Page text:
ing voice, which says to every attentive not what he did, when, in the terror exsoul, “ BE True!" Falsehood, unfaith- cited by the first appalling burst of popufulness, dissimulation, treachery—these lar indignation, he urged the preparation may seem to prosper for the moment, but and dictated the provisions of a Bank bill the eternal laws of the Universe are which he would assent to—and this is against thein and must prevail. A brief to stretch charity beyond the bounds of hour of hollow and tottering triumph is possibility)--admit that the second Bank all that the most brilliant and perfect suc- Veto may in some way be justified—who cess in ill-doing can hope for.
can attempt to justify his Veto of that Had Mr. Tyler been a true man, he most important and patiently elaborated could not have overruled and defeated the measure, the first Tariff bill of 1842, beaction of Congress on nearly every im- cause it provided for the continuance of portant measure, except on the most im- the Land distribution to the States ? That perative and powerful convictions of du- Land distribution had formed one of the ty. He must have realized that the rep- great practical tests of party affinity for resentatives of the People, (not by acci- the preceding ten years. The Distribution dent, but by deliberate selection,) elected was originated, and ably, untiringly adeither simultaneously or subsequently to vocated by Mr. Clay, whom Mr. Tyler the choice of President and Vice Presi. had professed so zealously to support in dent, were far more likely to understand 1839; it had been advocated by Mr. Tythe wants and requirements of the coun- ler himself, in a Report to the Virginia try than he alone could be. He must have Legislature; in his letter (1840) to Mr. felt that the unprecedented manner of his Robinson, jun., of Pittsburg, Pa., and at unexpected elevation to the Presidency, other times. The Whig party and he instead of the man designated for that were alike committed to that measure; post by the People, and who stood pub- and his letter to Mr. Robinson, rebutting licly pledged* to unite in perfecting such a charge preferred against him of Antimeasures, with regard to the currency, as Tariffism, plainly set forth the entire the wisdom of Congress should devise, Whig doctrine on the subject, viz: suffifurnished a strong additional reason for cient Revenue to be raised by means of a bis forbearing the exercise of the ex- Tariff exclusively, and the Land proceeds treme power of the Veto. He must have to be fairly and permanently divided been tortured by the thought that the act among the States of the Union. And yet which he meditated was certain to send a this same John Tyler vetoed the great pang of disappointment and chagrin to beneficent measure of the Whig Congress, nearly every heart that had beat with joy solely on the ground of its providing for at the tidings of his election, and be hailed this distribution ! and Congress was comwith shouts of exultation and delight by pelled to surrender it, or leave the Govern. every relentless adversary of that cause ment without the means of subsistence. which had so honored him, and to which This was the second time that this benign he had professed devotion. He must have measure of harmony and peace with known that wherever his Vetoes should regard to the Public Lands has been crush. reach a rude opening in the wilderness, a ed beneath the weight of a Presidential saw-mill, or a shingle shanty, the ready Veto, purely because its author was Hen. instinct of every Whig, however unversed ry Clay. in public affairs or the verbal plausibilities But let us imagine that some mind can whereby infidelity to lofty trusts may be be found so peculiarly constructed as to varnished, would proclaim him a design. find no difficulty in reconciling with in. ing traitor. Must not an upright man tegrity and good faith the whole series of have shrunk from the confusion of his Mr. Tyler's Vetoes—to discover some friends, and the exultation of his adver- principle on which he may be justified in saries, thus foreshadowed, as more to be accepting a nomination as a Whig, and dreaded than death? Must he not have yet using the power thence resulting to sought, if need were, in the resignation of thwart and defeat the Whigs on every his accidental position an escape from an important measure on which they had alternative so full of horror ?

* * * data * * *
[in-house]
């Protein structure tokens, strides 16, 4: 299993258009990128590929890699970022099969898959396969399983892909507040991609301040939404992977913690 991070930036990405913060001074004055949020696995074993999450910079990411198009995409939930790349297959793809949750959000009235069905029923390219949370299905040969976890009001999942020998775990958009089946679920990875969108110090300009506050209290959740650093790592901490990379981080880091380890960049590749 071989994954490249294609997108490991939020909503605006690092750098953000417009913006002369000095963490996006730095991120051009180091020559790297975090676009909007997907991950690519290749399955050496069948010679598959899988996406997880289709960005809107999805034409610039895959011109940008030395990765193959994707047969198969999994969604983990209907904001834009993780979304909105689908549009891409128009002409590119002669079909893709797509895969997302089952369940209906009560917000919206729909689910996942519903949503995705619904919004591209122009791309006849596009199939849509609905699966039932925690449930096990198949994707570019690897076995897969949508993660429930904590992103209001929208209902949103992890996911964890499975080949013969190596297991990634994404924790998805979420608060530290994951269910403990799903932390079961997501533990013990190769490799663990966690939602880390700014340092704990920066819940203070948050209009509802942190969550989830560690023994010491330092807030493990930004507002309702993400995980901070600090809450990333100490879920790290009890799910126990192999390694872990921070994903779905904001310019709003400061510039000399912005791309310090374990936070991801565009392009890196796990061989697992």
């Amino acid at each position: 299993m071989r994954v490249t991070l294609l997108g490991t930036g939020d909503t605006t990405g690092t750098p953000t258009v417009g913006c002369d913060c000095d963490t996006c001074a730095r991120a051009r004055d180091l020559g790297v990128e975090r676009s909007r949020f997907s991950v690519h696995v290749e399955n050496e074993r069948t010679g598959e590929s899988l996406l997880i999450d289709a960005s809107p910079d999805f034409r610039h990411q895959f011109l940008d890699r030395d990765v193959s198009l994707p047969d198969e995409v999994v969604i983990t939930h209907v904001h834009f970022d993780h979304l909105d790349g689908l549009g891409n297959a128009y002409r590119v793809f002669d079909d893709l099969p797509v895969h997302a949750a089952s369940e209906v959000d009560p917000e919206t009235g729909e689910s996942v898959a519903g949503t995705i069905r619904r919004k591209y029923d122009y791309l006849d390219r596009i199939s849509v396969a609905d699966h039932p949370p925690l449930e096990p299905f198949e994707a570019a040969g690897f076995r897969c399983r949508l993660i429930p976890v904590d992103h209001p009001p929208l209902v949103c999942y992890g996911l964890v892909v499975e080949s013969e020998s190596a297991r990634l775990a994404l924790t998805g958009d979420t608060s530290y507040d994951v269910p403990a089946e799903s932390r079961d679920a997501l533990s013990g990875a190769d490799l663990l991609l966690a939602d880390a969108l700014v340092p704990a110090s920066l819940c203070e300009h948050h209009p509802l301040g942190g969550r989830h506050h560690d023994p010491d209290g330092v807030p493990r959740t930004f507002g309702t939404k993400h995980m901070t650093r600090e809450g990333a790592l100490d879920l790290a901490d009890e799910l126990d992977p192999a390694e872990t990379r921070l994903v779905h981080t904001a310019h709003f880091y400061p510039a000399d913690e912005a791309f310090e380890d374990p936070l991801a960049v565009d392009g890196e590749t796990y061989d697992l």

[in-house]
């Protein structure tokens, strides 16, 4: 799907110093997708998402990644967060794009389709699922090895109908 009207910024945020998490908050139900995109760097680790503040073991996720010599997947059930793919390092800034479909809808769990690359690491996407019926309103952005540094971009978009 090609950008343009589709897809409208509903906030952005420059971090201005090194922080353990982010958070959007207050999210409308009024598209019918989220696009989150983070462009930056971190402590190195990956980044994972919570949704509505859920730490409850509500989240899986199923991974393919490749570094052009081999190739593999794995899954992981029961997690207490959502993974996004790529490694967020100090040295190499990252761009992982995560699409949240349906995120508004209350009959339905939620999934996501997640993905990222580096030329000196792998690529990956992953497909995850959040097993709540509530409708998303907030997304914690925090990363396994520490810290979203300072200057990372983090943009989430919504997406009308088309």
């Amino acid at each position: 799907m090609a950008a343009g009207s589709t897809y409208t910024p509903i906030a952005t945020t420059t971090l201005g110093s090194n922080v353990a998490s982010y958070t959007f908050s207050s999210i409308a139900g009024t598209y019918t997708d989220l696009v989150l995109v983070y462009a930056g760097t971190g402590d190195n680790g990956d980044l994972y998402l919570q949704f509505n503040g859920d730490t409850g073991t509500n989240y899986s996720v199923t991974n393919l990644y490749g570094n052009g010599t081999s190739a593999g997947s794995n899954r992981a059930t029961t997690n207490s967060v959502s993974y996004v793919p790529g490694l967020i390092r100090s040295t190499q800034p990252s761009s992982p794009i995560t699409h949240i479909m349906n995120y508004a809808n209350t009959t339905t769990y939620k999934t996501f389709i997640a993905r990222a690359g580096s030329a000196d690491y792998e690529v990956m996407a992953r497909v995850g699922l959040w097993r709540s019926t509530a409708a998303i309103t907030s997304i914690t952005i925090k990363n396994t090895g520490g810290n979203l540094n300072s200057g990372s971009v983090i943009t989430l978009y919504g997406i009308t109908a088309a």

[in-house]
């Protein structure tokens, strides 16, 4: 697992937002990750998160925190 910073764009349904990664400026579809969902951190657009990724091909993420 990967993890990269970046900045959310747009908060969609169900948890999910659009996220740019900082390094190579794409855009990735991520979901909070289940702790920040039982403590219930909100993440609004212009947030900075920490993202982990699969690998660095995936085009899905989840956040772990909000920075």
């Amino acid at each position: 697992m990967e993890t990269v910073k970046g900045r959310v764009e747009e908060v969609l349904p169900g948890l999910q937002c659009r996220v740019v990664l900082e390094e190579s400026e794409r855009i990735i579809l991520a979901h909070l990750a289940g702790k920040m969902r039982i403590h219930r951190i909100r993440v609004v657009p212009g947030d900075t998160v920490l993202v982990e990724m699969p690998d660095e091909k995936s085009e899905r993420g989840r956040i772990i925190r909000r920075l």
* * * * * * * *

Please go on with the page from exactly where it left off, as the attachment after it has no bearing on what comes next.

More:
appealed to the country-how shall he, But admit that the Veto of the first Bank how can he, justify Mr. Tyler's sweeping bill was impelled by Mr. Tyler's cher- removal from office of Whigs to make ished convictions-admit that he knew room for their inveterate opponents? The